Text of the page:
Environment

Preserving our environment and mindful consumption are a part of our practice
  • Tricycle Community 5 comments

    Facing the Wave Paid Member

    Uncle Kazuyoshi shakes out a bag of peanuts onto the low table between us, opens four cans of beer, and watches me drink. We sit on the floor and sweat in the midsummer night’s heat. The cold stream of liquid feels good going down. We’re at Kazuyoshi’s house, my friend Masumi’s uncle. A farmer, he has a sun-roughened face and there’s dirt in the deep grooves of his palms. Before the earthquake hit, Kazuyoshi was planting his fields in rice and flowers. He smiles: “I lost everything. Now I feel better.” More »
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    The Three Friends of Winter Paid Member

    Before daybreak the threshold gate leading into our coastal garden is etched with hoarfrost. The vast star river of the December Milky Way flows in solemn grandeur across the sky. In the garden, the Three Friends of Winter—pine for strength, bamboo for flexibility, and plum for the flowering and fading of beauty—are lit by pale tides of starlight. More »
  • Tricycle Community 19 comments

    Consider the Seed Paid Member

    It is the size of a pea, and crisp green. Feel it in your fingers: the packed potential within its smooth borders; the tight, pinprick tip—that searching extension of sentience. Put it into the earth with me. Black mineral loam, juicy, flecked with bits of organic energy; arms from underground, waiting for our baby seed. Let’s spend a few weeks with it underground. Plant the seed in your imagination. Earth presses up against it; caressing it . . . it draws the earth into itself. The soil offers its minerals to the seed. Seed and soil flowing into one another.  More »
  • Tricycle Community 21 comments

    Turning the Corner Paid Member

    It is time for us to evolve. We know well enough that species adapting to a changing environment survive, while those that do not go extinct. We also know our environment is changing and that our own activities are contributing to those changes. We therefore know enough to understand: we must either evolve or perish. For the first time in history, our challenge is not the implacable forces of external nature, but the inner toxins of our own nature. The radical changes in the ecosystem threatening our survival are not being thrust upon us from the outside but stem from the greed, hatred, and delusion lodged deep in our own hearts. We are our own greatest threat and are thus in the unique position of having to adapt both to ourselves and from ourselves. More »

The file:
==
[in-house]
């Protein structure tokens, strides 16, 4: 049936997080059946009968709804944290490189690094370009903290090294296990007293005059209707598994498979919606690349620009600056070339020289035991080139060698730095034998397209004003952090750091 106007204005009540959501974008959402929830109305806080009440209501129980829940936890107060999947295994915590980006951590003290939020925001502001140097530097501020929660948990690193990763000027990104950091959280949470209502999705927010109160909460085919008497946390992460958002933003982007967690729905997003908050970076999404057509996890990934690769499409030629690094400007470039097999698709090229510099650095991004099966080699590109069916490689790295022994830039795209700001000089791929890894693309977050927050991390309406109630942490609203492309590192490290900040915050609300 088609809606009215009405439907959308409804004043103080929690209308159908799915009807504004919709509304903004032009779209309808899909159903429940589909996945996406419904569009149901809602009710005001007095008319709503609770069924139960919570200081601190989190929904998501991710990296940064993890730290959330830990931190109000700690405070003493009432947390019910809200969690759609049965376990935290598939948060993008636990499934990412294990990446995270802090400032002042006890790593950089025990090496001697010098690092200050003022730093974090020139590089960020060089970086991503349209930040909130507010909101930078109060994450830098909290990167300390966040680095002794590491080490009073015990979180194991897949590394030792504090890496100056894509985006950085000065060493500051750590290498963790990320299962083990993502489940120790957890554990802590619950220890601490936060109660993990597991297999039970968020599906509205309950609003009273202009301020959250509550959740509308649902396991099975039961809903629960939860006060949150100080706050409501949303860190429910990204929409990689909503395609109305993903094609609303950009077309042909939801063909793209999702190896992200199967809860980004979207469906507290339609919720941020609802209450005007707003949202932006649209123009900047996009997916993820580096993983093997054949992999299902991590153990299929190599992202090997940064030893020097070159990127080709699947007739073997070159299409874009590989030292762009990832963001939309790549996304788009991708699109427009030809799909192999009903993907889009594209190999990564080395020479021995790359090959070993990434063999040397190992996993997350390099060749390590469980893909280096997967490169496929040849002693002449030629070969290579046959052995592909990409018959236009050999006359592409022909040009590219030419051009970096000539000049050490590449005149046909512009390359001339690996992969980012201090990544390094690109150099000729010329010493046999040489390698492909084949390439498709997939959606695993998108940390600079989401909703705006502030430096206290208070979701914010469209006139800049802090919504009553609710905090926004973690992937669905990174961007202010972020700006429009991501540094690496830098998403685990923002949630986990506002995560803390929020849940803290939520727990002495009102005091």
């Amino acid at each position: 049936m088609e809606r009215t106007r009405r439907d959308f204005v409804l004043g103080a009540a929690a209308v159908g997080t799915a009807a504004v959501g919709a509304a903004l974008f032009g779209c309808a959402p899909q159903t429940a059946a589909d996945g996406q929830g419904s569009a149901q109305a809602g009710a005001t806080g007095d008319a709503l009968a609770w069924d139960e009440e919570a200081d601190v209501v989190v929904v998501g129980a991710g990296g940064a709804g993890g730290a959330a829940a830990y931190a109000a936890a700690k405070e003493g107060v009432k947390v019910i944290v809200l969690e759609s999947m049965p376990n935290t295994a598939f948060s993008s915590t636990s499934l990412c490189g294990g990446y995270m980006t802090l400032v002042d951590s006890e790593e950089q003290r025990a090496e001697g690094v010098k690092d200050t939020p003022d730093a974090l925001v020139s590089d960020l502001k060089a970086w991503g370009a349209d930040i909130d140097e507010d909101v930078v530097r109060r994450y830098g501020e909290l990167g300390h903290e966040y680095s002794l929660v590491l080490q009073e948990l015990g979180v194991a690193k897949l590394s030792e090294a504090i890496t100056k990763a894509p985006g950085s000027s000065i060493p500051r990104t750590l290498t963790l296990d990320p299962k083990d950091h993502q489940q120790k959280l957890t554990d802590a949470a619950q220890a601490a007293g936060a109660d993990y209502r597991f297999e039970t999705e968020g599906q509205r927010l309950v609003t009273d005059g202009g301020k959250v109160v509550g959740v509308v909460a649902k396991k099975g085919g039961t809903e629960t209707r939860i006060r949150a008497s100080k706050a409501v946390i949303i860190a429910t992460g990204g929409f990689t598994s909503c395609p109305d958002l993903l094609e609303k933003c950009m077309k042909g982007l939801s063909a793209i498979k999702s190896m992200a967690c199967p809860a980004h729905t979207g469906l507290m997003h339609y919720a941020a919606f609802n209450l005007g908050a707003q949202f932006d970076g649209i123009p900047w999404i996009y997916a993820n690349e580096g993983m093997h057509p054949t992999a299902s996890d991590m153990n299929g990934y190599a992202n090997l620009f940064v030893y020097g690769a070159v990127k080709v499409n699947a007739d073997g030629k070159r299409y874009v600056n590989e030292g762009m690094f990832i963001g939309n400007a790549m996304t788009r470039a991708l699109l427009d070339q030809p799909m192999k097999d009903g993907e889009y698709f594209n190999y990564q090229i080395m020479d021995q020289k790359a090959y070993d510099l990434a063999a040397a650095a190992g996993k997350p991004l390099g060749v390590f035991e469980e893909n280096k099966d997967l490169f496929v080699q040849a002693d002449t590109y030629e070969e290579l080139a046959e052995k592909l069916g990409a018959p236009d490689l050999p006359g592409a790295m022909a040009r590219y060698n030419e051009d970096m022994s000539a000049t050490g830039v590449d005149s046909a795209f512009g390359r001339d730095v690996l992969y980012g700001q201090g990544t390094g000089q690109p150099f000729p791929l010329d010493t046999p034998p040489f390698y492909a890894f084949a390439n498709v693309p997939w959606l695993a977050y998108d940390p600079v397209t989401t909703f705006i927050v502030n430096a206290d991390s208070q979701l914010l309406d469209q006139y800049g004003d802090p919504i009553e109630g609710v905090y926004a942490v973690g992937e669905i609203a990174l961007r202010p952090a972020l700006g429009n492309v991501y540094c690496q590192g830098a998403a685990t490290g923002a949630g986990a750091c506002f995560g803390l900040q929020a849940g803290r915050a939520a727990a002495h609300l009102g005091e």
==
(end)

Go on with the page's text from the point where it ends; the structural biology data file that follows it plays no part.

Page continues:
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    Lost in the Woods Paid Member

    The lovely midafternoon call of an olive-sided fly-catcher serenades my passage through these shadows, as they have for all the years, all the summers that I have been passing through these forests. It’s calling, I know, from some more light-filled place—a break in the canopy, a stream’s edge, a small meadow. The bird’s call keeps me company as I move slowly forward, crawling over giant fallen logs, slipping between spiky branches, inserting myself ever deeper into the heart of the basin. I’m bushwhacking through my home, northwest Montana, less than a mile from Canada. Not a single species has gone extinct in this wild little valley since the retreat of the last Ice Age. This matters hugely to me. I understand the importance of accepting impermanence, but just because I understand it doesn’t mean I’m any good at it. More »
  • Tricycle Community 6 comments

    Healing Ecology Paid Member